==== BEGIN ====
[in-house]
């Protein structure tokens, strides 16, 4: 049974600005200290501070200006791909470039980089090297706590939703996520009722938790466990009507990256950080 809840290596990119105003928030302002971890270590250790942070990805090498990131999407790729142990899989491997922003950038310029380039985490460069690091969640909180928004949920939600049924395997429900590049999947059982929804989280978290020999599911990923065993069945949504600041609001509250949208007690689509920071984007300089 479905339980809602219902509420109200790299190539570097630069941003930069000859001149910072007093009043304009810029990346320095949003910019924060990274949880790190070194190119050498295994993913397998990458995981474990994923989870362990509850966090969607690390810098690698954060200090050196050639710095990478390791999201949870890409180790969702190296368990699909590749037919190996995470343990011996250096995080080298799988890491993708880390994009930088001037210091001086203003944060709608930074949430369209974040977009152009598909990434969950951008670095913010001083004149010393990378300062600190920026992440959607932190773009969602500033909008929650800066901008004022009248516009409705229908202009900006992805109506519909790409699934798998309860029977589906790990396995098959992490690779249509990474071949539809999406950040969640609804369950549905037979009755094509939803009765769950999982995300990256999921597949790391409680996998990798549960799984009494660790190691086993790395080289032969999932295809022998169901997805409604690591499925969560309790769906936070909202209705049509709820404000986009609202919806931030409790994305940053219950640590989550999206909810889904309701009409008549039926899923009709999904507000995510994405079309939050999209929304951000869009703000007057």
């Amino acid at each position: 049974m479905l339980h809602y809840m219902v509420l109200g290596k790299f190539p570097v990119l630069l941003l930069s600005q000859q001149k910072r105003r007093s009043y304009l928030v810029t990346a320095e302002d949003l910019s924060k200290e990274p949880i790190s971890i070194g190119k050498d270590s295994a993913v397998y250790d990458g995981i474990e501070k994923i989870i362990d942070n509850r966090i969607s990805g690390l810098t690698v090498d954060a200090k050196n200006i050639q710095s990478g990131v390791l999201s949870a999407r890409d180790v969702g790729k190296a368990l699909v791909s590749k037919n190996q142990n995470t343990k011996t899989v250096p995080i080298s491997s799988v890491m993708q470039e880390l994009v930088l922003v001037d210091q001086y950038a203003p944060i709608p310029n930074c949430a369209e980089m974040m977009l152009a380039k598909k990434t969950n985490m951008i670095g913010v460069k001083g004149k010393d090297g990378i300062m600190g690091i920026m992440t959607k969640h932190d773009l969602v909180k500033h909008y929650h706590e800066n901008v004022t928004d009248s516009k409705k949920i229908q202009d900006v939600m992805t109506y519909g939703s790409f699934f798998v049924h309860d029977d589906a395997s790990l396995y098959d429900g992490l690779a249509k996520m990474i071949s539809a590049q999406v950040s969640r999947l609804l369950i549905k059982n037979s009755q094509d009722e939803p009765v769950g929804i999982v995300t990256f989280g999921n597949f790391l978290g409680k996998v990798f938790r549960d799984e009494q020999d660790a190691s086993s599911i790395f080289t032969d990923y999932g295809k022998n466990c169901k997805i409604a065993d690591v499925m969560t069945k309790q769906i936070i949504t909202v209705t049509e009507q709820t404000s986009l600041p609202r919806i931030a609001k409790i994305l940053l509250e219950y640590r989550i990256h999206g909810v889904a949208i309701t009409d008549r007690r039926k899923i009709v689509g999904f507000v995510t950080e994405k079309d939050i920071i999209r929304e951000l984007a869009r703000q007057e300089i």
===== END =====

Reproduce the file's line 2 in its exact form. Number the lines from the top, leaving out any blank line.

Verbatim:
């Protein structure tokens, strides 16, 4: 049974600005200290501070200006791909470039980089090297706590939703996520009722938790466990009507990256950080 809840290596990119105003928030302002971890270590250790942070990805090498990131999407790729142990899989491997922003950038310029380039985490460069690091969640909180928004949920939600049924395997429900590049999947059982929804989280978290020999599911990923065993069945949504600041609001509250949208007690689509920071984007300089 479905339980809602219902509420109200790299190539570097630069941003930069000859001149910072007093009043304009810029990346320095949003910019924060990274949880790190070194190119050498295994993913397998990458995981474990994923989870362990509850966090969607690390810098690698954060200090050196050639710095990478390791999201949870890409180790969702190296368990699909590749037919190996995470343990011996250096995080080298799988890491993708880390994009930088001037210091001086203003944060709608930074949430369209974040977009152009598909990434969950951008670095913010001083004149010393990378300062600190920026992440959607932190773009969602500033909008929650800066901008004022009248516009409705229908202009900006992805109506519909790409699934798998309860029977589906790990396995098959992490690779249509990474071949539809999406950040969640609804369950549905037979009755094509939803009765769950999982995300990256999921597949790391409680996998990798549960799984009494660790190691086993790395080289032969999932295809022998169901997805409604690591499925969560309790769906936070909202209705049509709820404000986009609202919806931030409790994305940053219950640590989550999206909810889904309701009409008549039926899923009709999904507000995510994405079309939050999209929304951000869009703000007057």